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America and West Indies: September 1665

Pages 321-323

Calendar of State Papers Colonial, America and West Indies: Volume 5, 1661-1668. Originally published by Her Majesty's Stationery Office, London, 1880.

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Citation:

September 1665

Sept. 1. 1049. Orders of the Governor and Council of War in Jamaica. Whereas the Varmahaly negroes daily treacherously beguile and murder hunters and others ; and for an encouragement to surprise and kill those sneaking and treacherous rogues, whoever shall bring to the Governor that Varmahaly negro commonly called the Sergeant-Major, dead or alive, shall have 30l. reward, 20l. reward for any other negro officer, and 10l. for any of the common negroes of that gang. Any servant or slave killing or bringing in one of those negroes shall be free ; any Varmahaly negro bringing in one of his fellows shall be pardoned and set free ; and any persons finding out the pallenque of said negroes, shall have and enjoy to their uses all the women, children, and plunder for their reward. 2 pp. [Col. Entry Bk., No. XXXIV., pp. 138-140.]
Sept. 2.
Excise Office, London.
1050. John Champante to Sec. Lord Arlington. Has received, as Lord Willoughby's agent, a packet of letters for his Majesty and his Lordship. If his Lordship have any commands, if he will direct them to be left at the Excise Office in London, they shall be carefully delivered into the first ship sailing thence for the Barbadoes. 1 p. [Col. Papers, Vol. XIX., No. 103.]
Sept. 6. 1051. Warrant for a pass for 100 gelding nags for Robert Vickres, merchant, of Bristol, to be transported to Nevis, or other his Majesty's plantations in the Caribbees. p. [Dom. Entry Bk., Chas. II., Vol. XXII., p. 267.]
Sept. 9.
Boston.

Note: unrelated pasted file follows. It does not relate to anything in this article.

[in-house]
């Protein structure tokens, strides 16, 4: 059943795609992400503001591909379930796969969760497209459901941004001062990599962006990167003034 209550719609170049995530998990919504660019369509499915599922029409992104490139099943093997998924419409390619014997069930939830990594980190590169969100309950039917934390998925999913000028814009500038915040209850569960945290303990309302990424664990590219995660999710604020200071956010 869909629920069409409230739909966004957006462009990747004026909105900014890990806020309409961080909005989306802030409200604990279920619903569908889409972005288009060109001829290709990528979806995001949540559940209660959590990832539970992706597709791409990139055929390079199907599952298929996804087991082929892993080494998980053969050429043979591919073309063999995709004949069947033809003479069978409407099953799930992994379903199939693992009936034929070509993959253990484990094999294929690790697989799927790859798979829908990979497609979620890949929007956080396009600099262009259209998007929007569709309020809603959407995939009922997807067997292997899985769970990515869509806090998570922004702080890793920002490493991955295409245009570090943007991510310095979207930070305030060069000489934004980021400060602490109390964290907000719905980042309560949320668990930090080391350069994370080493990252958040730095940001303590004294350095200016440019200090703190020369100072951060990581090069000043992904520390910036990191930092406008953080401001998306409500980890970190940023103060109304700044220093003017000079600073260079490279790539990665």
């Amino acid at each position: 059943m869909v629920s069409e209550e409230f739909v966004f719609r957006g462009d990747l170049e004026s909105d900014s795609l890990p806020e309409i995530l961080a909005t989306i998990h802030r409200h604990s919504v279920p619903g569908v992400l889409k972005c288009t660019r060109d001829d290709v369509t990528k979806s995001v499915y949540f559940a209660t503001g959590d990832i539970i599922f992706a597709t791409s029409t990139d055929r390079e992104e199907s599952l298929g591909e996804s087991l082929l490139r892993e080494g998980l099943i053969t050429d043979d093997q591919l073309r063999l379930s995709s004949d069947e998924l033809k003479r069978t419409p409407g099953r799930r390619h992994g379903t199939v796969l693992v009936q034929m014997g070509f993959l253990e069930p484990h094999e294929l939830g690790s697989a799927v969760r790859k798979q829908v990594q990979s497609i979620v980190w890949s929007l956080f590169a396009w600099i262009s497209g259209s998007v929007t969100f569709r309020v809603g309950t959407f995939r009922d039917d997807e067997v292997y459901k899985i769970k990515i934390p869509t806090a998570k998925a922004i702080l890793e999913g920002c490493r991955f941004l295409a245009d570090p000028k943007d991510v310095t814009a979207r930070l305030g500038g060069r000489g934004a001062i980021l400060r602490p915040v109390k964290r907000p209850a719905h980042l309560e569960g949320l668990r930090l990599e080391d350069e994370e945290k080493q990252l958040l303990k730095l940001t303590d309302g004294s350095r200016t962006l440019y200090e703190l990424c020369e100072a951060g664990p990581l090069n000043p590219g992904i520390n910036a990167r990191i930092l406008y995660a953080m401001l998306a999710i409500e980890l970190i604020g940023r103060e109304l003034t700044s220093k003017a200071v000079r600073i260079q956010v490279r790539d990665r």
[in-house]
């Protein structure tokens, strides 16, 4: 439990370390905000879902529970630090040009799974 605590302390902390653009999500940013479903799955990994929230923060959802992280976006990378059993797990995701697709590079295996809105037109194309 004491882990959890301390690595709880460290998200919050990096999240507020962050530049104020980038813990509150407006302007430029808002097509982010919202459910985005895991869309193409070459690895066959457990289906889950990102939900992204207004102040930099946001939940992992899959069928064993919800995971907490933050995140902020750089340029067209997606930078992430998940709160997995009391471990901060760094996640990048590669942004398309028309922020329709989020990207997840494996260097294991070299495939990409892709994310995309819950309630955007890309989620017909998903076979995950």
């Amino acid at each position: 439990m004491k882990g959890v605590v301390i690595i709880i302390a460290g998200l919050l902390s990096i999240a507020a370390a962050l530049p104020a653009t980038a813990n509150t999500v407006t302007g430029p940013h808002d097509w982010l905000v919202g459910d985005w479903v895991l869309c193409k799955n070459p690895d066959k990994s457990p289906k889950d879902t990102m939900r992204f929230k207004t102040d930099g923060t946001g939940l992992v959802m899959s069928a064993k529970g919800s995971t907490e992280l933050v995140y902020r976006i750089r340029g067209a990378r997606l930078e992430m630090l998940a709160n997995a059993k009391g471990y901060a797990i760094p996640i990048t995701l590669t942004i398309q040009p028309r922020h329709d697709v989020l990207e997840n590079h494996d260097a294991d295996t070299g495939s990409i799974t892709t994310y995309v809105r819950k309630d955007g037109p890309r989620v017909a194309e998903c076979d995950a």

1052. The Governor and Council of the Massachusetts to the Chief Saggamakers of the Mohawk Indians. Describe the depredations committed by five of their men armed, whom they have imprisoned and examined. Are willing to accept the answer they make, that they intended no hurt to the English, and that the Mohawks desired to live in amity with the English as formerly, but expect if they desire to continue friendship with the English that they will not permit their people to come armed or in great companies into any English towns or houses without leave from some of the magistrates ; also, that the Indians forbid their people to rob or spoil the English or their corn or cattle ; and that they distinguish between those Indians who live amongst the English and others, that none of their people kill, rob, or spoil any Indian that lives within a day's journey of Boston, who are generally clothed in English apparel and their hair cut after the manner of the English, these Indians being their friends and under their protection ; complaints against any such will be punished as the fault deserves. Have released their men and delivered them all their arms and victuals for their journey, and sent them home with this letter, to which the Governor and Council desire an answer to be sent to Capt. John Pinchon, that lives at Springfield, upon Connecticut river. 2 pp. [Col. Papers, Vol. XIX., No. 104.]